Size at birth, adult intestinal calcium absorption and 1,25(OH)(2) vitamin D.
Arden NK., Major P., Poole JR., Keen RW., Vaja S., Swaminathan R., Cooper C., Spector TD.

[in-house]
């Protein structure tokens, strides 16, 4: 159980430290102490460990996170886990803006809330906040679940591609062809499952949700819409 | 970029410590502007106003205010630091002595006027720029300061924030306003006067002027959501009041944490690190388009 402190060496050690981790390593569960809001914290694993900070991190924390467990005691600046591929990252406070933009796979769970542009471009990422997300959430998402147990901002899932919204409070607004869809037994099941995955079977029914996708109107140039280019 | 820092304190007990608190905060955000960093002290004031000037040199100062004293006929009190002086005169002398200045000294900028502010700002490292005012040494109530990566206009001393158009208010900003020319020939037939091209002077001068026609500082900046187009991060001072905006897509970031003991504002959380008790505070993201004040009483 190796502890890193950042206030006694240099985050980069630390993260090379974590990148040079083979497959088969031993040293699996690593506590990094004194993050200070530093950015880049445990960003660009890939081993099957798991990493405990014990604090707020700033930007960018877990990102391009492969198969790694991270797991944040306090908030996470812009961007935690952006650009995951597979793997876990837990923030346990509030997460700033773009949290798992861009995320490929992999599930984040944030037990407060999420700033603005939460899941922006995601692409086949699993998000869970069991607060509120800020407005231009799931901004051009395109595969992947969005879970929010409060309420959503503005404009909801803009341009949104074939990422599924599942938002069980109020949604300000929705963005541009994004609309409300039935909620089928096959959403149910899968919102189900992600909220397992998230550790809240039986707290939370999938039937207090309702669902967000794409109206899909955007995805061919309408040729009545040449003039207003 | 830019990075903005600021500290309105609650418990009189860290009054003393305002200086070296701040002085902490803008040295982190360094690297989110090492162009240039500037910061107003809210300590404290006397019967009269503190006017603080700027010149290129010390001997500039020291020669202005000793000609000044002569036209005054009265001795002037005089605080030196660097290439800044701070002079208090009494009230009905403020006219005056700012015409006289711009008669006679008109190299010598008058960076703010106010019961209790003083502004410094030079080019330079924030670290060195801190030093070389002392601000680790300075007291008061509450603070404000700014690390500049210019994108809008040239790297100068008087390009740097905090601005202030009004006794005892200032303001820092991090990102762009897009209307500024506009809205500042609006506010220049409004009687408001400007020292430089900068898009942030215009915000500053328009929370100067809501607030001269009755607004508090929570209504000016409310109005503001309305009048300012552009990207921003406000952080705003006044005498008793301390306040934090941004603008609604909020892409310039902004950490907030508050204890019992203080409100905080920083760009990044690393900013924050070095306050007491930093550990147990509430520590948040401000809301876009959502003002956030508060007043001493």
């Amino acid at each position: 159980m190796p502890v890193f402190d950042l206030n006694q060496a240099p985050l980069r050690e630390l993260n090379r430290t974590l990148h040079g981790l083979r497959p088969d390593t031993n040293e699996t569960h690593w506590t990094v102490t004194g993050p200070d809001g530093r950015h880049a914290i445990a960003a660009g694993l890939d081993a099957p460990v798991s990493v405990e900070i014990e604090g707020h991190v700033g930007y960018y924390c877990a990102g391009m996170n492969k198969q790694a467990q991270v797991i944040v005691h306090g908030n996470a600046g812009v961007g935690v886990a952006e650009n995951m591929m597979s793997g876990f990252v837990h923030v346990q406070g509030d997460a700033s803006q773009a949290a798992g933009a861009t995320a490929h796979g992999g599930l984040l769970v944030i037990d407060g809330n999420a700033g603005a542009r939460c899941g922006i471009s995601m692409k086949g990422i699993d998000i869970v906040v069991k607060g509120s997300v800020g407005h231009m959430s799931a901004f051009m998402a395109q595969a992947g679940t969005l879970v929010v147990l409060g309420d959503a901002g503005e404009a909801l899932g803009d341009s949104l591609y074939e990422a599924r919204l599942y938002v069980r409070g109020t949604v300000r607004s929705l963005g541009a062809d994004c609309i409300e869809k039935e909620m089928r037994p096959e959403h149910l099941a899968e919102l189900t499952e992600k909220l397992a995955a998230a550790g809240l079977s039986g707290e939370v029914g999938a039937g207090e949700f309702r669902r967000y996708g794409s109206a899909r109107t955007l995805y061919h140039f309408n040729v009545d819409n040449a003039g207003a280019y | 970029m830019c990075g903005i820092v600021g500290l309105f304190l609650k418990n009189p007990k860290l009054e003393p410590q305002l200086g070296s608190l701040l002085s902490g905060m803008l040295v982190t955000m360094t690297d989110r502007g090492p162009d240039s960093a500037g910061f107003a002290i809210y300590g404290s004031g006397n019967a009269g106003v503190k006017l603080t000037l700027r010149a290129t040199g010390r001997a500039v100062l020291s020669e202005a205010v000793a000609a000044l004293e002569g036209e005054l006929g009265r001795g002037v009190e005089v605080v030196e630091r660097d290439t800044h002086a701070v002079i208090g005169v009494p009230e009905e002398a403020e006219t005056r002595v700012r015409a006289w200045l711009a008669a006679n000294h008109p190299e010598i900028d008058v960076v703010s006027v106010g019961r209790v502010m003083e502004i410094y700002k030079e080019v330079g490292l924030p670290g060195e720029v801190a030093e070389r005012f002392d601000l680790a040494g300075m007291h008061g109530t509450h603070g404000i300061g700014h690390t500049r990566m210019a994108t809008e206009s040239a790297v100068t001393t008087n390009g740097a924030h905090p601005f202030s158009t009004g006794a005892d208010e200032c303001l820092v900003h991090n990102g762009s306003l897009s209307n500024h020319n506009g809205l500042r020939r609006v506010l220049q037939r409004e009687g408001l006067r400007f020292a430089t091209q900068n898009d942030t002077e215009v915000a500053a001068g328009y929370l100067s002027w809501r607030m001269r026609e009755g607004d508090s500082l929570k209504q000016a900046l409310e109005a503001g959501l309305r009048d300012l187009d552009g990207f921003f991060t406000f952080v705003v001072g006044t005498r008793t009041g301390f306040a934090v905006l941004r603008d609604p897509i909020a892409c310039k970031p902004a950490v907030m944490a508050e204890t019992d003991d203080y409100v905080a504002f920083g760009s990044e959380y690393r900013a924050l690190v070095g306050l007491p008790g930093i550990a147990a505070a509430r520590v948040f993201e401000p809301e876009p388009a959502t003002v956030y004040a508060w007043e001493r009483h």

BACKGROUND: Adult bone mineral status is modified by early environmental influences, but the mechanism of this phenomenon is unknown. Intestinal calcium absorption and vitamin D metabolism are integrally involved in bone metabolism and may be programmed during early life. AIM: To examine the early-life influences on calcium absorption and its control in 322 post-menopausal female twins. METHODS: Intestinal calcium absorption was assessed by the stable strontium (Sr) method. Serum PTH, 25(OH) and 1,25(OH)(2) vitamin D were measured and recalled birth weight recorded. RESULTS: Fractional intestinal Sr absorption (alpha Sr) was correlated with serum 1,25(OH)(2) vitamin D (p<0.001), but not with 25(OH) vitamin D. Birth weight was inversely associated with serum 1,25(OH)(2) vitamin D (p=0.04), the association being independent of serum calcium, phosphate, creatinine and PTH. Birth weight was inversely correlated with alpha Sr (p=0.03), this association being independent of age, season, customary calcium intake and serum 25(OH) vitamin D; however, when serum 1,25(OH)(2) vitamin D was added into the model, the association became non-significant, suggesting that the association was partially mediated via serum 1,25(OH)(2) vitamin D. DISCUSSION: We found a significant inverse association between birth weight and intestinal calcium absorption that is partially explained by an association between serum 1,25(OH)(2) vitamin D and birth weight. This suggests a mechanism whereby the intra-uterine environment might affect adult skeletal status.